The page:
If you are suffering from asthma, there is every chance that watching a violent act or scene in the neighborhoods could enhance the chances of the person having to be hospitalized with breathing-related problems or any other emergencies, a new study has found.

The study, appearing in the September issue of the Journal of Allergy & Clinical Immunology, studied about 400 adults with moderate to severe asthma who lived in an inner-city community and were followed for six months by the research team.

The team from the University Of Pennsylvania School Of Medicine found that more than one-fourth of the participants were previously exposed to violence and hence had a 50 percent more change of subsequent hospitalizations or visits to the emergency departments for asthma compared to those who had not been exposed to violence.

It was also noticed that the exposure to violence was associated with lower asthma-related quality of life and younger adults were found to be more likely victims of violence of making an emergency visit to the hospital.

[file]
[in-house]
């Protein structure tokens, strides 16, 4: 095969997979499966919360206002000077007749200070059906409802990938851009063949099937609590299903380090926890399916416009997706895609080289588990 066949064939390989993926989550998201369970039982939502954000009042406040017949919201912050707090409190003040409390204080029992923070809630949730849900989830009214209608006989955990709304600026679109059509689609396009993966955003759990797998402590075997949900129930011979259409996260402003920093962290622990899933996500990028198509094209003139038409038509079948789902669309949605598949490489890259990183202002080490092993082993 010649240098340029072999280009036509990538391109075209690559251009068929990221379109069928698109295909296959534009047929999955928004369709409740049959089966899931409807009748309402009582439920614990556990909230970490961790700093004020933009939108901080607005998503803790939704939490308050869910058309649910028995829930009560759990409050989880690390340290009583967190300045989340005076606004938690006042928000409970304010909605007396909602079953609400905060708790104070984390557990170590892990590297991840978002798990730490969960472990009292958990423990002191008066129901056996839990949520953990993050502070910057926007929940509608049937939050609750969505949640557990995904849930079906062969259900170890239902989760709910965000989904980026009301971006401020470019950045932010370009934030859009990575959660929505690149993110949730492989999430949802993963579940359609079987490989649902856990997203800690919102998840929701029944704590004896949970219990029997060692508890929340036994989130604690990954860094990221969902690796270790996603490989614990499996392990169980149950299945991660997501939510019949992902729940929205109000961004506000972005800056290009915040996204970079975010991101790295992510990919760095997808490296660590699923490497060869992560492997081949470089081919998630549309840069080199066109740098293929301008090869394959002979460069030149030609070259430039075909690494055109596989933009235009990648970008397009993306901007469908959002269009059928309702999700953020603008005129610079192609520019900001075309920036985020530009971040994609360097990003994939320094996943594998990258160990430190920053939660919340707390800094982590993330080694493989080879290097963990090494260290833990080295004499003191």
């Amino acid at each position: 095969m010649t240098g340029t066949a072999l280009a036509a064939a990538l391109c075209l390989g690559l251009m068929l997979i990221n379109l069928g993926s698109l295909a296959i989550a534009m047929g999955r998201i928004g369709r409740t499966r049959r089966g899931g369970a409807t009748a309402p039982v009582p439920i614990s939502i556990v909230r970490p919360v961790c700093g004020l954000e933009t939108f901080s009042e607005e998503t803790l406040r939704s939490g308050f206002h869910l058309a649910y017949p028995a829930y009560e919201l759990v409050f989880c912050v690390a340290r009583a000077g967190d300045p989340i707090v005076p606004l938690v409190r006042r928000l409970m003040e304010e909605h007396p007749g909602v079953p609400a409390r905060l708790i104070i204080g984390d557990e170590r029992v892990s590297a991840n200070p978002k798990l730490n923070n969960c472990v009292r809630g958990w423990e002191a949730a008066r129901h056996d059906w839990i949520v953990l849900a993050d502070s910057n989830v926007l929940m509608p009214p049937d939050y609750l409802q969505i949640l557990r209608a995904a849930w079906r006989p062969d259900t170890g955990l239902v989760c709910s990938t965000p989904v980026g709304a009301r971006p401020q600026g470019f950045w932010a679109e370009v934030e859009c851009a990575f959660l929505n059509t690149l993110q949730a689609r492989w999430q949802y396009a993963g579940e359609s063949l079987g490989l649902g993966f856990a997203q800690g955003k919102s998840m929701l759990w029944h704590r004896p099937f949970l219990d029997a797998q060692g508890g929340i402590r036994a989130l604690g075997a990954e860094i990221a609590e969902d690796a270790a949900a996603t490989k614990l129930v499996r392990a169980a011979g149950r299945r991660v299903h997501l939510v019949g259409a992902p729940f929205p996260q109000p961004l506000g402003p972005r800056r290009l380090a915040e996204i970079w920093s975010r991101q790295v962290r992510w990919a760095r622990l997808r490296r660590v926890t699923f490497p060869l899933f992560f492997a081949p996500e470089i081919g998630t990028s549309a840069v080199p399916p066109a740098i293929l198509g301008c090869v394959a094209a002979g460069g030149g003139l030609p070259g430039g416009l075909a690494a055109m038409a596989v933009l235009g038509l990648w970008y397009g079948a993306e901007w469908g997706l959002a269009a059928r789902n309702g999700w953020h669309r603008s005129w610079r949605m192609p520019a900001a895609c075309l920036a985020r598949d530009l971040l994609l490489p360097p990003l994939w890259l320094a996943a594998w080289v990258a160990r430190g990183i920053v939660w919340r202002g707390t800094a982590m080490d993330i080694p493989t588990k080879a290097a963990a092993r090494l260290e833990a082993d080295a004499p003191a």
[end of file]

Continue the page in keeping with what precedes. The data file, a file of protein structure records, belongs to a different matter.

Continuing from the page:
The research team admitted that there was no clinching evidence on why the increased exposure to violence was impacting asthma, but they felt that it could be an indicator for physical or social conditions that contribute to asthma in the first place and later leads to the exacerbation of its symptoms.

They are suggesting that successful treatment and management of the disease was possible through managing conditions related to air pollution, proper housing and limited access to pharmacies.

Lead author Andrea J. Apter believes that the overall visits to the emergency departments showed an increase among patients who witnessed violence. There was also an overall spurt in hospitalizations; leading to the inference that exposure to violence could be associated with far reaching health effects that go well beyond the asthma condition.